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World’s First Commercial Tidal Turbine Installed

If you’ve had your nose in the news lately, you’ve probably heard about all the when will viagra be available as a generic ideas and cheap cialis generic experimentation with using waves to do everything from generate electricity to propel boats. And there have even been some experimental tidal power projects around the world. Recently, however, tidal hit the big leagues. The world's first commercial tidal turbine has been installed in its home in Northern Ireland’s Strangford Lough.  

Though it has yet to be turned on, it will be the first commercial power-producing tidal generator when it is (sometime later this year). The turbine has two 16 meter-wide rotors and will be able to run for 18-20 hours a day. The turbine was installed off the coast in an area known for fast moving waters, and because the rotors will only spin 10-20 times in a minute, it is unlikely to disturb marine life. 

The £12,000,000 turbine will now undergo a 12-week commissioning process where it’s operation and interaction with sea life will be monitored by teams of scientists. Hopefully, when the turbine is operational, it will be able to power over 1,000 local homes.  

Source: ENN and Belfast Telegraph

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Comments (6)Add Comment
written by mary, April 11, 2008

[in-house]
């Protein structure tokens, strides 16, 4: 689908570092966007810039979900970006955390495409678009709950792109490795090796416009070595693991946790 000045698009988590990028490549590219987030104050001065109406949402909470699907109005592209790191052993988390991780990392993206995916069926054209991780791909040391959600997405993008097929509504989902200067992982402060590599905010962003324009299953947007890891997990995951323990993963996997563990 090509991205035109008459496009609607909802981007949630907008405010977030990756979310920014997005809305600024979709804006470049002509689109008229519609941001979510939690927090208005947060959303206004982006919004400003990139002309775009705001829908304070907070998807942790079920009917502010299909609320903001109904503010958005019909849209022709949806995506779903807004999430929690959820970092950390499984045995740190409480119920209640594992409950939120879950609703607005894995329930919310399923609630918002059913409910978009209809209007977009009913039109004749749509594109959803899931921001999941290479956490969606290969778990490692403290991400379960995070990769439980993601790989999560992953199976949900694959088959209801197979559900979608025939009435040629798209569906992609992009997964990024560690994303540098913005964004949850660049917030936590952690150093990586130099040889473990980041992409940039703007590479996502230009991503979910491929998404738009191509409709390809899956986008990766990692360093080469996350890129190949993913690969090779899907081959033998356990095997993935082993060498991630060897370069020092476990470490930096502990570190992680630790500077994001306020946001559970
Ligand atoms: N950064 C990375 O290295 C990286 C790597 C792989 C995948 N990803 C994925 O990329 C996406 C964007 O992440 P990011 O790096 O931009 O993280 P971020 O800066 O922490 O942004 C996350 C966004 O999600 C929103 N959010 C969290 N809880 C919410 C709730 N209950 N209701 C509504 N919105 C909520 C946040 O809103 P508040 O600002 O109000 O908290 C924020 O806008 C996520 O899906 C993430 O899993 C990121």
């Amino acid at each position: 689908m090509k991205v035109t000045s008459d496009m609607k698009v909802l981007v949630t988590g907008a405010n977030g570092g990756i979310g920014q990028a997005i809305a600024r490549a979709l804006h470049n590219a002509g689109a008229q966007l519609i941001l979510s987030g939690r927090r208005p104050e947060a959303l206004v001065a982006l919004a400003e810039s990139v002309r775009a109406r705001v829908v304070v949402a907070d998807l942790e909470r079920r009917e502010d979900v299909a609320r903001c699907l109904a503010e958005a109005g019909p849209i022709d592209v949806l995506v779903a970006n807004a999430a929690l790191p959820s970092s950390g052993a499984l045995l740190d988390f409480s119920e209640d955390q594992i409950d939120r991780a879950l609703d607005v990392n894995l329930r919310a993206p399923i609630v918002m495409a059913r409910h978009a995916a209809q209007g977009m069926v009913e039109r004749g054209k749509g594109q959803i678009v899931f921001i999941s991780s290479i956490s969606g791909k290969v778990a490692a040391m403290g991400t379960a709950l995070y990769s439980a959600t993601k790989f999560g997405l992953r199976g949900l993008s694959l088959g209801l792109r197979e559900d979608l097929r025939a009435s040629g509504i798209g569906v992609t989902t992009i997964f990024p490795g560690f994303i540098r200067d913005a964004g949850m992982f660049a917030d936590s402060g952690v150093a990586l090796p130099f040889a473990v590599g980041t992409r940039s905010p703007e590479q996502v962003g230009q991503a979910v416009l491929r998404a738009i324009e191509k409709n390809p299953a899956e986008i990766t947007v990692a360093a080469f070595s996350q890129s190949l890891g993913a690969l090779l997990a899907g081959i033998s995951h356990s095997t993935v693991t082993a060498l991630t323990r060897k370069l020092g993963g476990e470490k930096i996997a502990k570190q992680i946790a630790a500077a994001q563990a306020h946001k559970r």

I can name at least three places these could be installed to great effect in Puget Sound. Can they, or something similar, be integrated with bridge pilings?
written by Lorna, April 11, 2008
I believe Marine Current Turbines, the company that installed SeaGen, has a number of other projects in the i use it viagra 20 mg works also. Their next project is to install seven SeaGen turbines near the Skerry islands (near Angelsey Island). They have two projects being worked on in Canada. One project is to install turbines in The Bay of Fundy on buying real levitra without prescription Canada's east coast and the other project involves installing "at least 3 1.2 MW turbines in the Campbell River by 2009", near Vancouver, British Columbia.

Will be interesting to watch and see how it works out!
written by Rory, April 11, 2008
This blog is called EcoGeek right? The geek in me couldn't help it...How fast are the blade tips of canadian generic viagra online a 16m turbine blade rotating at 20 rpm? Slow enough to be "unlikely to disturb marine life?" Here's my math: 2 x 16m blades x pi (3.14) is the distance they travel in one revolution = 100.5m. 100.5m x 20 rpm / 60 sec = 33.5 m/s (seems fast, but if you don't live in Europe, how fast is it really?) 33.5 m/s x 3600 s/hr x 3.28 ft/m / 5280 ft/mi = 75 mph!! So at presumably top speed those blade tips are cruising along at 75 mph! That's pretty swift. I'm sure environmental impact studies have been done, but let's hope that our friendly marine life know that it's there so they can avoid it.
re: Math
written by John, April 11, 2008

The article says 16 meter wide blades -- that's usually how they would indicate diameter, not radius. In that case the circumference is only 50m, so at 0.33Hz they're only going 37mph (following your math). Still fast, but not outrageous.
re: Math
written by Rory, April 14, 2008
Got it. It said two 16 meter-wide rotors and I interpreted rotors as blades, rather than the dual-rotor design they show in the pictures. 37 mph, then. Either way it satisfies my curiosity...or geek-ness, as the visit web site natural levitra case may be.
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written by bob poopface, April 17, 2008
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